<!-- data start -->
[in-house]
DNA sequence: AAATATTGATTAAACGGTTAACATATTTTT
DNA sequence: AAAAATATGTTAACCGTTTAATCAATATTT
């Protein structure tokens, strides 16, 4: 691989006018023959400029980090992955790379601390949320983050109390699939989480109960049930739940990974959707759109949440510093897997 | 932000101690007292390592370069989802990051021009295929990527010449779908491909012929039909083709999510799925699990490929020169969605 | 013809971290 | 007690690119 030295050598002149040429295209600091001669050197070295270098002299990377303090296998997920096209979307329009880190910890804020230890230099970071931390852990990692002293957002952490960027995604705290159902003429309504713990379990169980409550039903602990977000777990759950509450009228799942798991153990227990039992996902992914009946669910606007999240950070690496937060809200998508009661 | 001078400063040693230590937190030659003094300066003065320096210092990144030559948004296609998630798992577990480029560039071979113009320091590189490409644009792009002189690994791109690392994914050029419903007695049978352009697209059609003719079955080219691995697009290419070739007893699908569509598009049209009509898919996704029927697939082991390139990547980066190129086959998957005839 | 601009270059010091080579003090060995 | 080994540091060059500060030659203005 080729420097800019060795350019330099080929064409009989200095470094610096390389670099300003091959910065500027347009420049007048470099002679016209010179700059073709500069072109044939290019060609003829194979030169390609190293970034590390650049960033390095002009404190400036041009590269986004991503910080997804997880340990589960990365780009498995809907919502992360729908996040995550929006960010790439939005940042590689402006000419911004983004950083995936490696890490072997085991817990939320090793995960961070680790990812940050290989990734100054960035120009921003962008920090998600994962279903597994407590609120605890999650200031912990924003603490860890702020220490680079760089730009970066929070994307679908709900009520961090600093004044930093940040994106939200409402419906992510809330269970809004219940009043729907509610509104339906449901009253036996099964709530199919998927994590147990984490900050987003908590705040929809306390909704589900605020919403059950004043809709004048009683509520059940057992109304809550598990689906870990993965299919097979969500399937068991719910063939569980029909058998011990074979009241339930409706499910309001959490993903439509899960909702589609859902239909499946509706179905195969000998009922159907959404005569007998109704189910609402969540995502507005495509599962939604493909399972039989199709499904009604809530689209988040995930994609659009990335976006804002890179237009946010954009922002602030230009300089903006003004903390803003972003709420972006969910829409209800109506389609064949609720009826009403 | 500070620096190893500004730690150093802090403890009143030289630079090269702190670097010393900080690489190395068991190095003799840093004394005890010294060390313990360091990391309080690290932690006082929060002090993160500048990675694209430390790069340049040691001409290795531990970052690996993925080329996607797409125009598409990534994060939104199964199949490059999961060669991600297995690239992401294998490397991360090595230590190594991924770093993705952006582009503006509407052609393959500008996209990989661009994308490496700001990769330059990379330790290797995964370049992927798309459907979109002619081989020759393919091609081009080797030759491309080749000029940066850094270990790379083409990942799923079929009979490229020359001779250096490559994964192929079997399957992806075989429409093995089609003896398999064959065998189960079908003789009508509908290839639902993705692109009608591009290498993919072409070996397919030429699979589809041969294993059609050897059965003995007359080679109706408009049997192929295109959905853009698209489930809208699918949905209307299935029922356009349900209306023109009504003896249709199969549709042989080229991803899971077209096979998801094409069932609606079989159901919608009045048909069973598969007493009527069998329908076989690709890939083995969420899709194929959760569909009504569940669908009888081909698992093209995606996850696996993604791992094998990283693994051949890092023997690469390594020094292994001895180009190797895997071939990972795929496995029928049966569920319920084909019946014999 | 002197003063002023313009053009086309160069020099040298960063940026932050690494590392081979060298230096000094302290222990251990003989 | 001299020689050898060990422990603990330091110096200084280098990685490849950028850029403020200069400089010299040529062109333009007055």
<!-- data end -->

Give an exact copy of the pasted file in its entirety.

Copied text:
[in-house]
DNA sequence: AAATATTGATTAAACGGTTAACATATTTTT
DNA sequence: AAAAATATGTTAACCGTTTAATCAATATTT
């Protein structure tokens, strides 16, 4: 691989006018023959400029980090992955790379601390949320983050109390699939989480109960049930739940990974959707759109949440510093897997 | 932000101690007292390592370069989802990051021009295929990527010449779908491909012929039909083709999510799925699990490929020169969605 | 013809971290 | 007690690119 030295050598002149040429295209600091001669050197070295270098002299990377303090296998997920096209979307329009880190910890804020230890230099970071931390852990990692002293957002952490960027995604705290159902003429309504713990379990169980409550039903602990977000777990759950509450009228799942798991153990227990039992996902992914009946669910606007999240950070690496937060809200998508009661 | 001078400063040693230590937190030659003094300066003065320096210092990144030559948004296609998630798992577990480029560039071979113009320091590189490409644009792009002189690994791109690392994914050029419903007695049978352009697209059609003719079955080219691995697009290419070739007893699908569509598009049209009509898919996704029927697939082991390139990547980066190129086959998957005839 | 601009270059010091080579003090060995 | 080994540091060059500060030659203005 080729420097800019060795350019330099080929064409009989200095470094610096390389670099300003091959910065500027347009420049007048470099002679016209010179700059073709500069072109044939290019060609003829194979030169390609190293970034590390650049960033390095002009404190400036041009590269986004991503910080997804997880340990589960990365780009498995809907919502992360729908996040995550929006960010790439939005940042590689402006000419911004983004950083995936490696890490072997085991817990939320090793995960961070680790990812940050290989990734100054960035120009921003962008920090998600994962279903597994407590609120605890999650200031912990924003603490860890702020220490680079760089730009970066929070994307679908709900009520961090600093004044930093940040994106939200409402419906992510809330269970809004219940009043729907509610509104339906449901009253036996099964709530199919998927994590147990984490900050987003908590705040929809306390909704589900605020919403059950004043809709004048009683509520059940057992109304809550598990689906870990993965299919097979969500399937068991719910063939569980029909058998011990074979009241339930409706499910309001959490993903439509899960909702589609859902239909499946509706179905195969000998009922159907959404005569007998109704189910609402969540995502507005495509599962939604493909399972039989199709499904009604809530689209988040995930994609659009990335976006804002890179237009946010954009922002602030230009300089903006003004903390803003972003709420972006969910829409209800109506389609064949609720009826009403 | 500070620096190893500004730690150093802090403890009143030289630079090269702190670097010393900080690489190395068991190095003799840093004394005890010294060390313990360091990391309080690290932690006082929060002090993160500048990675694209430390790069340049040691001409290795531990970052690996993925080329996607797409125009598409990534994060939104199964199949490059999961060669991600297995690239992401294998490397991360090595230590190594991924770093993705952006582009503006509407052609393959500008996209990989661009994308490496700001990769330059990379330790290797995964370049992927798309459907979109002619081989020759393919091609081009080797030759491309080749000029940066850094270990790379083409990942799923079929009979490229020359001779250096490559994964192929079997399957992806075989429409093995089609003896398999064959065998189960079908003789009508509908290839639902993705692109009608591009290498993919072409070996397919030429699979589809041969294993059609050897059965003995007359080679109706408009049997192929295109959905853009698209489930809208699918949905209307299935029922356009349900209306023109009504003896249709199969549709042989080229991803899971077209096979998801094409069932609606079989159901919608009045048909069973598969007493009527069998329908076989690709890939083995969420899709194929959760569909009504569940669908009888081909698992093209995606996850696996993604791992094998990283693994051949890092023997690469390594020094292994001895180009190797895997071939990972795929496995029928049966569920319920084909019946014999 | 002197003063002023313009053009086309160069020099040298960063940026932050690494590392081979060298230096000094302290222990251990003989 | 001299020689050898060990422990603990330091110096200084280098990685490849950028850029403020200069400089010299040529062109333009007055």